Samsung has filed patent for a new technology that will make it easier to access its devices even if you’ve forgotten the password. A new patent application from the South Korean smartphone maker hints at use of palm recognition to hide the password hint.
A person’s palm consists of a plethora of lines that differ for every individual and Samsung believes it can hide the hint to a user’s password in those scattered lines. In a 42-page patent application, Samsung seems to be planning to use the rear camera to capture the image of a user’s palm and then convert the same into biometric information stored within the device. The patent application also shows that the password hint won’t be displayed directly and Samsung will scatter it across the lines whenever a user tries to retrieve the password hint.
Since the underlying tech relies on use of a camera and not a dedicated sensor, security is not likely to be a major emphasis here. However, the idea of scattering the password hint and not directly displaying it will make it a bit more secure than conventional methods. It is also less likely that someone will hold a user’s hand and click pictures of the palm to retrieve the password hint.
It is not immediately clear whether Samsung wants to bring this technology to market immediately but it could debut with company’s future Galaxy lineup. Samsung already offers iris scanning, fingerprint and face recognition apart from PIN and pattern for unlocking its smartphones. With the new palm recognition technology, it will only make it easier in case someone forgets the password to access their device.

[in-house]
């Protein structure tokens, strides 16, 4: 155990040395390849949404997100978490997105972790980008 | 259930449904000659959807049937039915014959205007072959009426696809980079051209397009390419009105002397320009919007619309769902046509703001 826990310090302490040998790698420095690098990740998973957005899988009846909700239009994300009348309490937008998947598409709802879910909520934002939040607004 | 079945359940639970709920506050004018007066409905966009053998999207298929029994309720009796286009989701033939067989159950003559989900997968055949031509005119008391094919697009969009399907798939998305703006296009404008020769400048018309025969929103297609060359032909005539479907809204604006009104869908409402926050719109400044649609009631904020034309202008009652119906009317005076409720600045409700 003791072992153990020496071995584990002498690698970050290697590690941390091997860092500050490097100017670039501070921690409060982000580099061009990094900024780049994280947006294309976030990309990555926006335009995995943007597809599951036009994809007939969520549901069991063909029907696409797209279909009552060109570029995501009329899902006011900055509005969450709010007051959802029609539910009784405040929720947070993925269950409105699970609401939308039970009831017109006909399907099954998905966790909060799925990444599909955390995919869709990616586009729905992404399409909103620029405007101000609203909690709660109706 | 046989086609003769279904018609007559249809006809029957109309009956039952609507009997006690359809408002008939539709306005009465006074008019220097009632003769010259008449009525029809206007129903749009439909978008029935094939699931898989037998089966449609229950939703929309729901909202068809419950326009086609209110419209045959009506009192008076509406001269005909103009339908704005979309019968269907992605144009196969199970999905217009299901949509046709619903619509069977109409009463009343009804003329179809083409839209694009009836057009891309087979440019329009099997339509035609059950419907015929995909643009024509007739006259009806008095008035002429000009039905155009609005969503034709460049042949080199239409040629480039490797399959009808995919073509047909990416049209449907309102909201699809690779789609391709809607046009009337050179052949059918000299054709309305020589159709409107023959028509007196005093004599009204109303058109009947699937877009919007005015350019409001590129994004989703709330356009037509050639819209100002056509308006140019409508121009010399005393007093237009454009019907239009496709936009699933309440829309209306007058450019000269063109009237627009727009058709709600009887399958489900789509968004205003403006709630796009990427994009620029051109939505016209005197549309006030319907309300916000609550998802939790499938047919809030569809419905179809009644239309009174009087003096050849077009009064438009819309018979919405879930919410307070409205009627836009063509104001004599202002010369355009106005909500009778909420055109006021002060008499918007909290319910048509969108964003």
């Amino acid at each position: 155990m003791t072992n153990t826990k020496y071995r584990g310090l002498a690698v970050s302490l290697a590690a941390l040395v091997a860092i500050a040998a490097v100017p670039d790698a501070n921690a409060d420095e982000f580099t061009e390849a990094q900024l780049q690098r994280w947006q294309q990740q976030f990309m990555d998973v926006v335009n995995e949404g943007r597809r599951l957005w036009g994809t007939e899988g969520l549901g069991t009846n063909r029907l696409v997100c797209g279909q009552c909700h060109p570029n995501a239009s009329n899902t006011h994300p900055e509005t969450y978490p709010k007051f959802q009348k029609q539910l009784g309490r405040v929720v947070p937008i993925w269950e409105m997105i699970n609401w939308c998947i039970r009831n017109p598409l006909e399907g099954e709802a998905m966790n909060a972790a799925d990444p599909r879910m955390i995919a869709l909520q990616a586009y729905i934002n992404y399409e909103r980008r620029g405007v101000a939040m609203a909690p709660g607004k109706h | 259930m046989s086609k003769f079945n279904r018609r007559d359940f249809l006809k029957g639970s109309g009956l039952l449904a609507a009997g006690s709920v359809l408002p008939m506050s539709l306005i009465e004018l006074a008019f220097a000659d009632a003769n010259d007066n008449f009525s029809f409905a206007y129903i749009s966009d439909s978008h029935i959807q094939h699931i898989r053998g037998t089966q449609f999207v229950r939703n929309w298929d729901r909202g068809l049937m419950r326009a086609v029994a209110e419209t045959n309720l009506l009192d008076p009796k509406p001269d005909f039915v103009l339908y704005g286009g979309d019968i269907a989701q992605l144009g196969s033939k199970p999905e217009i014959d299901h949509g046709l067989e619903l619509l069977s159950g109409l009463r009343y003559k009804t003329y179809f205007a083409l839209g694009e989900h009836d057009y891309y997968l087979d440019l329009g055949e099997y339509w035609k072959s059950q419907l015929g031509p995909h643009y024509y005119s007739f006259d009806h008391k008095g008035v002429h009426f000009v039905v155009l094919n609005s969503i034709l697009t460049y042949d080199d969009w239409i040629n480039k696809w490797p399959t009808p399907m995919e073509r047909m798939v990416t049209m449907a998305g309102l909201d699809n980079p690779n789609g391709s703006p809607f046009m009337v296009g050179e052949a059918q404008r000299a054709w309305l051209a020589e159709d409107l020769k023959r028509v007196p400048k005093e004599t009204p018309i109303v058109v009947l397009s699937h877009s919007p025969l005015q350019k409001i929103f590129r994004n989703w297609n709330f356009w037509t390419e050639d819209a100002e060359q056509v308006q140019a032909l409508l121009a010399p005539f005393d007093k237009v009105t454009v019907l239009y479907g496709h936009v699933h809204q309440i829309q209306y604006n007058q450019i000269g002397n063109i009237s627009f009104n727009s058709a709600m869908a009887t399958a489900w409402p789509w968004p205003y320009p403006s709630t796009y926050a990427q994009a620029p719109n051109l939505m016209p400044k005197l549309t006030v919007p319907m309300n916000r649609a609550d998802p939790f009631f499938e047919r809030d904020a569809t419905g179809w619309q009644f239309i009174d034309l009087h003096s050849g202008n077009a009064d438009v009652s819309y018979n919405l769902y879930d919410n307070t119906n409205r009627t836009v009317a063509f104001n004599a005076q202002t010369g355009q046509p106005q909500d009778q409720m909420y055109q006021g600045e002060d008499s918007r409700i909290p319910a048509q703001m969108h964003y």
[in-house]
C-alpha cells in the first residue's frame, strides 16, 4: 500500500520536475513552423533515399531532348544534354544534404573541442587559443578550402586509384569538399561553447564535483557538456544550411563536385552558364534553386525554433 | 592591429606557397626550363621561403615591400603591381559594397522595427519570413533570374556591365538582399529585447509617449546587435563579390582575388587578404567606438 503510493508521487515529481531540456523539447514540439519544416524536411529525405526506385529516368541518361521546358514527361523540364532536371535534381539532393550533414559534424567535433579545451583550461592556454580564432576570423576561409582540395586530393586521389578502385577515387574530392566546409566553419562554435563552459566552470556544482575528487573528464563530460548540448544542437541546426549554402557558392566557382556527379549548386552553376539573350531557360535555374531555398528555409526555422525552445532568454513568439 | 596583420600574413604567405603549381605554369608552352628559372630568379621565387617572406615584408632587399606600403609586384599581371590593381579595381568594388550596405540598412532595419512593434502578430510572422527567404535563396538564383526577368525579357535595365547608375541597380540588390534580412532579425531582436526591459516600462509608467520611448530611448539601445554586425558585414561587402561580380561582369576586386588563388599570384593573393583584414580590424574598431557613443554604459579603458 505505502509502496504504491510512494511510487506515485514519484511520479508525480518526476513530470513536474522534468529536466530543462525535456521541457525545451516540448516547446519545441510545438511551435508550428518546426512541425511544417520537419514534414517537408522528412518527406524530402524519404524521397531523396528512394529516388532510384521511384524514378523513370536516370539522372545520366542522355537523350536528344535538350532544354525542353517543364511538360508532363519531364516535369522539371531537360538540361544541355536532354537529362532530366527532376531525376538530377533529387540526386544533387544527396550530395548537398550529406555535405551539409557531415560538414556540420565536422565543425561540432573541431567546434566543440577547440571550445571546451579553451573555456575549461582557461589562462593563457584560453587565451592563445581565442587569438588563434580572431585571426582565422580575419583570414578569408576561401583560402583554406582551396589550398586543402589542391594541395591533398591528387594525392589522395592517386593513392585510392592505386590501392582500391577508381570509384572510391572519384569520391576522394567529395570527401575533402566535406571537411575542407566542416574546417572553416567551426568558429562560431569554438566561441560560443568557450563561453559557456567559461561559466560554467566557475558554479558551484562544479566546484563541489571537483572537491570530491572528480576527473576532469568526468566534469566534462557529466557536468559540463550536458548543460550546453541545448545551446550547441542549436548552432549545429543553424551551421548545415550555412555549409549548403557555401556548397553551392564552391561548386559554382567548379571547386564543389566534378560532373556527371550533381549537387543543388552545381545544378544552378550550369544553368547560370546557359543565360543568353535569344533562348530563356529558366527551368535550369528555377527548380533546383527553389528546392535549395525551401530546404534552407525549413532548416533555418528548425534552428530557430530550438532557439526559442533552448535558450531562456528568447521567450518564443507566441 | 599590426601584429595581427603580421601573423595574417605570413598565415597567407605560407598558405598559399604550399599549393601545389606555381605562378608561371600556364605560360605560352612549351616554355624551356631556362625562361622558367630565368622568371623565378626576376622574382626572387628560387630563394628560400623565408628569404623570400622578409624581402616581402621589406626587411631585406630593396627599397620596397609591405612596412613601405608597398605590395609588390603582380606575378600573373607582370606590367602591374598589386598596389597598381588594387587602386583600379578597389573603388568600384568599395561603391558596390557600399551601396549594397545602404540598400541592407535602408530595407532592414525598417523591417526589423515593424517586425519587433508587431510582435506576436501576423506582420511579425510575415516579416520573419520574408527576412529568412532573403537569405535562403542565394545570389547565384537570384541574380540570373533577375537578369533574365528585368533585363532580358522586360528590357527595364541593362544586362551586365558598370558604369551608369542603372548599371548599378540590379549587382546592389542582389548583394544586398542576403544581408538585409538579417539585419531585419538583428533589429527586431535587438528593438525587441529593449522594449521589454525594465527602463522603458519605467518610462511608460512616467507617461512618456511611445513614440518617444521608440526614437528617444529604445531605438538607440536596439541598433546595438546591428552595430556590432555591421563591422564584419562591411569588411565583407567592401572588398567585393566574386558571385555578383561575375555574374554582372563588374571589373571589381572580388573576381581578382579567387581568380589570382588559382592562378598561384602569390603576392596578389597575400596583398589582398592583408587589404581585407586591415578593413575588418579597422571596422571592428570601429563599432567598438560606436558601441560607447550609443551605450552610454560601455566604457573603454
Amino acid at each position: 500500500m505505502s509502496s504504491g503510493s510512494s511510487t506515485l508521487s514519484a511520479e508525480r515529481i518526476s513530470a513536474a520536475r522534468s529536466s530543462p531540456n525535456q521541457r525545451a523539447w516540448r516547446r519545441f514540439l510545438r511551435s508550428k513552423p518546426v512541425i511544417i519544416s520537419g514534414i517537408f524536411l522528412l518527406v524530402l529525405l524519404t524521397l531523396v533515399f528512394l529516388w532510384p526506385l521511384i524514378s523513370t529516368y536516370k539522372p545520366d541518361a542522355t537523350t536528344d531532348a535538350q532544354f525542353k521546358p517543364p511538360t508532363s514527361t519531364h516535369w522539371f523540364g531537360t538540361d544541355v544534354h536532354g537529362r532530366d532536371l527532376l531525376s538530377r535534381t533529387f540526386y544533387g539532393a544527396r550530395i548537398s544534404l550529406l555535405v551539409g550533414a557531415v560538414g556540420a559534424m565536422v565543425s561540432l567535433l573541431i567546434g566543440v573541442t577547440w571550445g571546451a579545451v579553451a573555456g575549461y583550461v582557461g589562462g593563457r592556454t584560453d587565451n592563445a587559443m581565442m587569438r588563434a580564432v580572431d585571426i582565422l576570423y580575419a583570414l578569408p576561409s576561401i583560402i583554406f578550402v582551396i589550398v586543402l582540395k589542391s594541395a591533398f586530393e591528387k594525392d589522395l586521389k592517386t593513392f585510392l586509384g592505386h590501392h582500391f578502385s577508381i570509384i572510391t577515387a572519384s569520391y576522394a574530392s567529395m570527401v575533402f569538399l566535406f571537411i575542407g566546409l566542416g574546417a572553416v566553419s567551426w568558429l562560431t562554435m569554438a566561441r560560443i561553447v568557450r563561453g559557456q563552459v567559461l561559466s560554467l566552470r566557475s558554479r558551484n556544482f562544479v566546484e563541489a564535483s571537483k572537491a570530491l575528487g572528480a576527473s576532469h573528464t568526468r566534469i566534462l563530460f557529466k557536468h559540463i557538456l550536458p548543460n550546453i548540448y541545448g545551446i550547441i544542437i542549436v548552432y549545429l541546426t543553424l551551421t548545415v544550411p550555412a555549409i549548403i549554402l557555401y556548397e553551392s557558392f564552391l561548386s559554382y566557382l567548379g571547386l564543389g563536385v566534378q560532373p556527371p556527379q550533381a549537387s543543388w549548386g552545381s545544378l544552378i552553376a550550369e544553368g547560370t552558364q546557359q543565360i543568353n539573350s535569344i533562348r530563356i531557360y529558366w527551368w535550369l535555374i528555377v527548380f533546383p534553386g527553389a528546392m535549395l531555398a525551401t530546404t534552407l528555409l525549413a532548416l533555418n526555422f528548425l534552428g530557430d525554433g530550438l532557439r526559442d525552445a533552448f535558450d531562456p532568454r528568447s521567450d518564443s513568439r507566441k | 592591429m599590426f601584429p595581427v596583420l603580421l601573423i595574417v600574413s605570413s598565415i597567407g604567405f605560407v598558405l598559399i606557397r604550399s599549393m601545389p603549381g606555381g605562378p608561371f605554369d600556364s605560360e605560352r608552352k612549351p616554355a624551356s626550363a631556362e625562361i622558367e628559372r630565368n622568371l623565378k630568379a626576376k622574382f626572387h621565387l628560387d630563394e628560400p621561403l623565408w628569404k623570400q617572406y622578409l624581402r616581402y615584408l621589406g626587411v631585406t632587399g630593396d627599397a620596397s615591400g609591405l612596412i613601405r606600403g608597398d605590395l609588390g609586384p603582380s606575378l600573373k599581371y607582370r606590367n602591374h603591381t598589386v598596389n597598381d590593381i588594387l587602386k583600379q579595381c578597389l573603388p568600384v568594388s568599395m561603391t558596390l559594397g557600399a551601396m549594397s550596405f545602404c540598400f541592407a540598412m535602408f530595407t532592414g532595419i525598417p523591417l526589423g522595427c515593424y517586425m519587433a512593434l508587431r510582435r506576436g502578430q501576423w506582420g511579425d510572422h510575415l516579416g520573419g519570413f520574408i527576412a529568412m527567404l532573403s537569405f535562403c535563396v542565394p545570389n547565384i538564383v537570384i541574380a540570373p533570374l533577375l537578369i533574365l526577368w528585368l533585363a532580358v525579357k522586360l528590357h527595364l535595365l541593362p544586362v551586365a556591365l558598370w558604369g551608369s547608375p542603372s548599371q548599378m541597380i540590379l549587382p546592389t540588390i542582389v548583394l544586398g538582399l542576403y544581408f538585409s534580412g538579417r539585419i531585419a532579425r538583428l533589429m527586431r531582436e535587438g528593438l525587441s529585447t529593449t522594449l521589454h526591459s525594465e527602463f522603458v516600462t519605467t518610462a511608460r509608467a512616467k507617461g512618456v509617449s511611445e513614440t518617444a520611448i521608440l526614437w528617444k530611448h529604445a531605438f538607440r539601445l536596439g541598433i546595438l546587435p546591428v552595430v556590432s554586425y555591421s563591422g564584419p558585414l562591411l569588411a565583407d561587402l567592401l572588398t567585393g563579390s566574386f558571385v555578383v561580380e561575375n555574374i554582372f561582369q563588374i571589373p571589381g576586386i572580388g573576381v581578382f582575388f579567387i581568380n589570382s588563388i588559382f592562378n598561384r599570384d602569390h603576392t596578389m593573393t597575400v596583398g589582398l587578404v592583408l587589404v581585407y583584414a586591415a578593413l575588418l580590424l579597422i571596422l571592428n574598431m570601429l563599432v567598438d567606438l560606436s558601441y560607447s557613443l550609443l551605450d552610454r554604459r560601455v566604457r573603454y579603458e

Samsung is reportedly planning to showcase the Galaxy S9 with similar design to its predecessor and improved specifications at CES next month. The smartphone is likely to miss out on the under display fingerprint scanning technology, which is expected to debut with Galaxy Note 9 instead. Sammobile reports that Samsung is also working on Face ID rival combining iris scanning and new 3D face scanning technology.
Looking at the patent application, it seems straightforward and easier to implement compared to a complex feature like 3D face scanning. The feature might end up on Samsung’s upcoming smartphones and could also make its way down to older Galaxy devices through software updates.